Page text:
MUSEUM EYE: Drogheda Museum

Published in Issue 2 (March/April 2018), Reviews, Volume 26

Governor’s House, Millmount, Drogheda
www.droghedamuseum.ie, info@droghedamuseum.ie

By Tony Canavan

Above: Memorabilia from the Drogheda Steam Packet Company reminds us that Drogheda has long been a busy port.

Above: The Boyne Fishermen’s banner provides a snapshot of mid-nineteenth-century Drogheda, with the famous railway viaduct in the background.

Above: A Boyne coracle—these circular cowhide boats were a common sight on the Boyne until recently, used by fishermen and farmers.

Above: There are examples of advertising for the local Cairnes Ales and other memorabilia on display, such as whiskey jars, pots, bottles and soda siphons, as well as a set of cooper’s tools.

Millmount is an impressive hill on the banks of the River Boyne overlooking Drogheda. It is made even more impressive by the Norman motte on top, on which stands a Martello tower, all attesting to the historical significance of the location. The museum itself is in the officers’ quarters of the former British army barracks in a walled complex of eighteenth-century buildings, previously a fort, now designated as the town’s Cultural Quarter.The officers’ quarters consist of a typical Georgian building on three levels. Little has been done to alter the fabric of the building and the museum’s exhibits are divided up among a number of rooms. Although established by the Old Drogheda Society some time ago, it only received its museum accreditation from the Heritage Council in 2013. The museum makes the most of the space it has, with almost every flat surface and wall having something on it: artefacts, maps, photos, posters and so on. This adds atmosphere and means that you will find something to examine everywhere. On one landing, for example, is memorabilia from the Drogheda Steam Packet Company, reminding us that Drogheda has long been a busy port.

On the ground floor is the reception. The staff here are friendly and happy to give a tour of the museum. Nearby is a room dedicated to the 1916 Rising. Millmount played a role in this era and was damaged by Free State artillery during the Civil War. Of more local interest is the banner room, featuring hand-painted banners, some of silk, representing the various trades that were once prominent in the town. The Shoemakers’ banner is mentioned as having been carried to the Hill of Tara for Daniel O’Connell’s famous rally in 1843. It features St Patrick trampling on snakes with his handmade Drogheda shoes. Look out for the Boyne Fishermen’s banner, which provides a snapshot of mid-nineteenth-century Drogheda. The famous railway viaduct and townscape can be seen in the background, while a man glides serenely past in a rowing-boat. Two men are hauling ashore a net loaded with fish, and a third man stands over it with a club raised aloft. This club was nicknamed ‘the priest’, as it administered the ‘last rites’ to the struggling salmon.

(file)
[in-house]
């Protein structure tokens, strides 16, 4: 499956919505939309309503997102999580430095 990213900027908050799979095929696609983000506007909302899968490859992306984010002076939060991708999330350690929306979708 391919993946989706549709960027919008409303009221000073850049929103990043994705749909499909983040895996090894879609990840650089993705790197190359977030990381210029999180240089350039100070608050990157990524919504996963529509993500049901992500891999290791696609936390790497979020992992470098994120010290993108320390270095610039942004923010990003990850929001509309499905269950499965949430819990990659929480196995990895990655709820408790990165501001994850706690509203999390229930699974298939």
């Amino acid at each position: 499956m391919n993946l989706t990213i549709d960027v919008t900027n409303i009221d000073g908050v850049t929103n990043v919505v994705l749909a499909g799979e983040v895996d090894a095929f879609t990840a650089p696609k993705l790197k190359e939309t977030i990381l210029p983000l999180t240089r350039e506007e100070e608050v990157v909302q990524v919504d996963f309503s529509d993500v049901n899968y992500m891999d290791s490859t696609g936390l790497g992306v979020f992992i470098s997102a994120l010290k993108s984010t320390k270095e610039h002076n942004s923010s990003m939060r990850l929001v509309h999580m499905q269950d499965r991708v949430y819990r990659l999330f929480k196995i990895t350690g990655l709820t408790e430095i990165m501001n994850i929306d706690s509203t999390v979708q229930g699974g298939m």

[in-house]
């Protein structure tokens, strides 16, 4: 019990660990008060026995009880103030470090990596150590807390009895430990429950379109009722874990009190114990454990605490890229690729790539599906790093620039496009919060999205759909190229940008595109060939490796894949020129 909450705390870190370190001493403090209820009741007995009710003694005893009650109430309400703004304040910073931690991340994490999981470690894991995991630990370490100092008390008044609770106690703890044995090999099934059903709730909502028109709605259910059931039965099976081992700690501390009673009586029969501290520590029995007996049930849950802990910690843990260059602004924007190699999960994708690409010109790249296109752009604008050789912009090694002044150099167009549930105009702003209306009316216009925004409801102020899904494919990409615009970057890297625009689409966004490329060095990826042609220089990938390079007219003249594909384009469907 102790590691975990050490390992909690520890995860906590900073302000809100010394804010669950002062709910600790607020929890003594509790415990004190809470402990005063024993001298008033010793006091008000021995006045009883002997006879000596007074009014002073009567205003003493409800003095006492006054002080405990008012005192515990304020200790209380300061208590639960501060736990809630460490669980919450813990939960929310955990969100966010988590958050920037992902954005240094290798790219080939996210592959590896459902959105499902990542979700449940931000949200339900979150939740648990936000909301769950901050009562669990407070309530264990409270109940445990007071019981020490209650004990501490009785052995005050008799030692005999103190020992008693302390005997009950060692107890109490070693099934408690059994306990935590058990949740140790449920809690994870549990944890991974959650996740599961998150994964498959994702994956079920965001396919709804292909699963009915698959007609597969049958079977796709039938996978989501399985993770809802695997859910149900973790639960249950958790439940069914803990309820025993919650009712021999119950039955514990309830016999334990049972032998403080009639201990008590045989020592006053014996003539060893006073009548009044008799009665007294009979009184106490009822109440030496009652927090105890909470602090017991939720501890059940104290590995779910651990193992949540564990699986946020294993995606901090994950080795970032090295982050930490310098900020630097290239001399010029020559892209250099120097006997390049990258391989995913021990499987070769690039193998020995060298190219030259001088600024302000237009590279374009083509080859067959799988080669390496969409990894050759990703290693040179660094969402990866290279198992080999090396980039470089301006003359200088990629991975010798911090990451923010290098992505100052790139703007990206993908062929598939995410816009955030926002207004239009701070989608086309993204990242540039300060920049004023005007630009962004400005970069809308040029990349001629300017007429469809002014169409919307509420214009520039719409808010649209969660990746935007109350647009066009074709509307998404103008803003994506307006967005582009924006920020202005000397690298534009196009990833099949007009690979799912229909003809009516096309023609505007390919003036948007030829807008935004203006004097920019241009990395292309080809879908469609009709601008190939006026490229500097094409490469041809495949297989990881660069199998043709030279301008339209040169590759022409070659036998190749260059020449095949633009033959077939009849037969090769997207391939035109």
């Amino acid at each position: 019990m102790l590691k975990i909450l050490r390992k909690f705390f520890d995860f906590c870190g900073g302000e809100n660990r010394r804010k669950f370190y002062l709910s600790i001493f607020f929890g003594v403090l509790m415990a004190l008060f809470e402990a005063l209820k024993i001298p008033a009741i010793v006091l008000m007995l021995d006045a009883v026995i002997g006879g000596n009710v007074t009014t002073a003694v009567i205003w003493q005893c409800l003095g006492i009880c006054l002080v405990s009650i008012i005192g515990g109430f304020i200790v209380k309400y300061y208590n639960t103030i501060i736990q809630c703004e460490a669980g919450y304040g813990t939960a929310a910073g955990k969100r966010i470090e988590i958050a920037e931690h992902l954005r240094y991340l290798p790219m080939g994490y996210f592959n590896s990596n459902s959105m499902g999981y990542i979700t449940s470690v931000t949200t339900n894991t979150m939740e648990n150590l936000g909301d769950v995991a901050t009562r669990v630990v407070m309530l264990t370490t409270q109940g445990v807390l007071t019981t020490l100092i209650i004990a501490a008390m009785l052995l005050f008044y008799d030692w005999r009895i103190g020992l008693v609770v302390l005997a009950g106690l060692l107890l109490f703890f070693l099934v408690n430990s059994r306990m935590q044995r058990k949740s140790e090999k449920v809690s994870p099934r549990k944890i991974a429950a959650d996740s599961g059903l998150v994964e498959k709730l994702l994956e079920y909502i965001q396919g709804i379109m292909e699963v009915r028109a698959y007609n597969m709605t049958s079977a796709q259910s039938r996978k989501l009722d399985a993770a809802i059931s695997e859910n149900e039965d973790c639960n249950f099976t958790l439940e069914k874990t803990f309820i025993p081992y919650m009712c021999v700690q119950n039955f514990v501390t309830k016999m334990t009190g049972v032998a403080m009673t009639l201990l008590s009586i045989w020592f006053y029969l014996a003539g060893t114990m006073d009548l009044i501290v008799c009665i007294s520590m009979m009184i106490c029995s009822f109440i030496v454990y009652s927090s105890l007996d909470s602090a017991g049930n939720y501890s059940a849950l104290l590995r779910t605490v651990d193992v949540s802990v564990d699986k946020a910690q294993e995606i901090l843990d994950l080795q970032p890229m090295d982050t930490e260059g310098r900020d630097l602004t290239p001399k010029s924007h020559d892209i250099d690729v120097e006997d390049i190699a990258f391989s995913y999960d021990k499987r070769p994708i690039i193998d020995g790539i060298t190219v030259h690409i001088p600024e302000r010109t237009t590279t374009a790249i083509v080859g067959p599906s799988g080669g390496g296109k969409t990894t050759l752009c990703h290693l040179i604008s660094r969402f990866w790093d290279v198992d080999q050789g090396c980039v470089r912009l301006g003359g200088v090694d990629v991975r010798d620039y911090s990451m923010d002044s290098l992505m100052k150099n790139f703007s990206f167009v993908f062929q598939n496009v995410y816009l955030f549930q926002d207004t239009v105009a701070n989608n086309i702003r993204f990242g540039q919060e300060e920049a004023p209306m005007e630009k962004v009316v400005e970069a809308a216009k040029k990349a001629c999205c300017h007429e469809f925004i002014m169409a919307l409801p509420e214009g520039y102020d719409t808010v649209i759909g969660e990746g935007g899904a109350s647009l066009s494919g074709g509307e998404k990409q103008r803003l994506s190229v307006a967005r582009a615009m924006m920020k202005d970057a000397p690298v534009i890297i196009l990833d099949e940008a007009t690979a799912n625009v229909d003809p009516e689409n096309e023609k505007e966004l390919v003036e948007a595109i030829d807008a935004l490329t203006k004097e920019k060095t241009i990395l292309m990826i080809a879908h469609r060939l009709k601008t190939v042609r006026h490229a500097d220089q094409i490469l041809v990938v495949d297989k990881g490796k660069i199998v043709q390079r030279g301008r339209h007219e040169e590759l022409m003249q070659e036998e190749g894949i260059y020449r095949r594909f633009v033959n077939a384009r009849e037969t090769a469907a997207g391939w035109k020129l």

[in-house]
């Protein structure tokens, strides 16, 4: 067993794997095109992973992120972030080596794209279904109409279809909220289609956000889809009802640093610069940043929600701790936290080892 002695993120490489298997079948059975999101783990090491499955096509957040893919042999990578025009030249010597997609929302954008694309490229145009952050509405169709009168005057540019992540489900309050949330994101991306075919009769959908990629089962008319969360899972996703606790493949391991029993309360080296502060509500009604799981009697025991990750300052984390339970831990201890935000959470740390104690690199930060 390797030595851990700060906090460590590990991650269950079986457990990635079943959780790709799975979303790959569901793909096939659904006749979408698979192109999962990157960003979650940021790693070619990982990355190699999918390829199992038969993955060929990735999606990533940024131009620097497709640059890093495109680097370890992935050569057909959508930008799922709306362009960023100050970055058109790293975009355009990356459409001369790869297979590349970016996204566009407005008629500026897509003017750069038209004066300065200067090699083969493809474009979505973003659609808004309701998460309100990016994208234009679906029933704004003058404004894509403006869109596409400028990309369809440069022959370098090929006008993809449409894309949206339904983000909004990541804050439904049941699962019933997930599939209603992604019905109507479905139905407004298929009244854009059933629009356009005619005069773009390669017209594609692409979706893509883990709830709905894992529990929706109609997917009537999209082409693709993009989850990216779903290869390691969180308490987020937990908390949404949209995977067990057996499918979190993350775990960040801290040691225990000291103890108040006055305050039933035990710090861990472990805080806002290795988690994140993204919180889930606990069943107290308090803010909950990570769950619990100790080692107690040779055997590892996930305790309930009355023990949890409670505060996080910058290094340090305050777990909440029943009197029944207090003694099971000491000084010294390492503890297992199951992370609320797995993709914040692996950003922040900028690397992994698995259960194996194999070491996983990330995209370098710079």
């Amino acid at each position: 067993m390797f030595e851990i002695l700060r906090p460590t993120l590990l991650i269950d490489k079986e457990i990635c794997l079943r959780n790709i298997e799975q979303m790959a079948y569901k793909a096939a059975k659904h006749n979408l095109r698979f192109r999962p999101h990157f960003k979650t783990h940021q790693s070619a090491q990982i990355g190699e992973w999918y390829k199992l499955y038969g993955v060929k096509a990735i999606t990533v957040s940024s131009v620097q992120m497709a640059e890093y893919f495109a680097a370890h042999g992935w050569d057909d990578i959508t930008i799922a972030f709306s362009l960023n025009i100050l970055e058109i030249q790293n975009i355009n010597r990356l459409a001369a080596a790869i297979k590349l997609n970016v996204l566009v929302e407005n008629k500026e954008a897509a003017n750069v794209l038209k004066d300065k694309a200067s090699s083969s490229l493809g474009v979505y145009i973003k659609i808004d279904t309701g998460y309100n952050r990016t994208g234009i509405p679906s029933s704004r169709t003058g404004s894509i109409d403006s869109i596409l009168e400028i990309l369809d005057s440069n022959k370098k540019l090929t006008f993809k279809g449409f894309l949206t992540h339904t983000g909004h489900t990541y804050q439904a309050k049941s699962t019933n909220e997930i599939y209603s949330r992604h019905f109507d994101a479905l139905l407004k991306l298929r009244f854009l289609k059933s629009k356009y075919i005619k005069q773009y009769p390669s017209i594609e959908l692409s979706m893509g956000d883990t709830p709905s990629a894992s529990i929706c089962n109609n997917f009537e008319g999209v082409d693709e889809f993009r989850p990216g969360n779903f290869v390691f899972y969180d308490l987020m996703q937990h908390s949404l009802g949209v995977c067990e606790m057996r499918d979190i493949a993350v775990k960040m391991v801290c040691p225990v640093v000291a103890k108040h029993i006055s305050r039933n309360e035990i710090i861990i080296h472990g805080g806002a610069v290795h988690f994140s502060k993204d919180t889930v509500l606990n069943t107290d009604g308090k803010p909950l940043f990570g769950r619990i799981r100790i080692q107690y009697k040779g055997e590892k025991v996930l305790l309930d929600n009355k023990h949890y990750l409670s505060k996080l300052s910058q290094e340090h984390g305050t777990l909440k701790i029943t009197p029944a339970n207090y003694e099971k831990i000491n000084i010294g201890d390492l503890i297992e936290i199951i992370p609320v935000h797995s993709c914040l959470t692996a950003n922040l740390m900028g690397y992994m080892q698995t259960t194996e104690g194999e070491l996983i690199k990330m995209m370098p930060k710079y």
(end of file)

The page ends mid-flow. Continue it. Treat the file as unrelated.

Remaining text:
Downstairs in the basement is an Aladdin’s cave of local history. One space is taken up with telephonic artefacts, from a switchboard and old phones to cables and call cards (prepaid cards for use in Telecom Éireann phone boxes like the one outside the museum, now made obsolete by mobile phones). Elsewhere is a kitchen featuring pots, pans, an old fireplace, chairs, smoothing-irons, carpet-beaters and even a settle bed. Further along is a display of churns and other paraphernalia for making butter. Nearby there is an example of bog butter, linking with the archaeological artefacts on display, mainly fragments of earthenware and carved stonework from different eras. Finally, do not leave without examining an original Boyne coracle. These circular cowhide boats were a common sight on the Boyne until recently, used by fishermen and farmers.


Upstairs there are a number of themed rooms. One represents the industrial heritage of Drogheda, which was once a major centre for brewing and distilling. There are examples of advertising for the local Cairnes Ales and other memorabilia on display, such as whiskey jars, pots, bottles and soda siphons, as well as a set of cooper’s tools. Barrel-making was an essential part of beer and whiskey production. In the railway room is a similar exhibition dedicated to the heyday of railway transport, with items of uniform, suitcases and timetables, alongside a handsome model of the aforementioned viaduct.

Another room has a collection of domestic silverware but is mainly dedicated to the once-booming linen industry in Drogheda. In the nineteenth century many weavers were based there, and linen works survived into the twentieth century. Across the corridor is a geology room displaying samples of rock representing millions of years of history. Perhaps of more interest is the display of silver trophy cups from various sports but mainly rowing, which has always been strong in Drogheda. A local hero is honoured in one cabinet with the official vest and boots worn by Anthony ‘Socks’ Byrne when he won a bronze medal for boxing in the 1956 Melbourne Olympics. Local soccer heroes, like Alan Kelly, are also remembered.

On the way back downstairs is an exhibition dedicated to seventeenth-century wars. Many of the key events of these conflicts happened in or near Drogheda, such as its siege by Oliver Cromwell and the 1690 Battle of the Boyne. Portraits, maps, swords and so on tell the story of this era of conflict and Drogheda’s role in it. Despite its size and antiquity, Drogheda does not feature much in the public imagination. Yet, as the museum illustrates, it has an important and interesting history.

Tony Canavan is editor of Books Ireland.

'


Copyright © 2019 History Publications Ltd, Unit 9, 78 Furze Road, Sandyford, Dublin 18, Ireland | Tel. +353-1-293 3568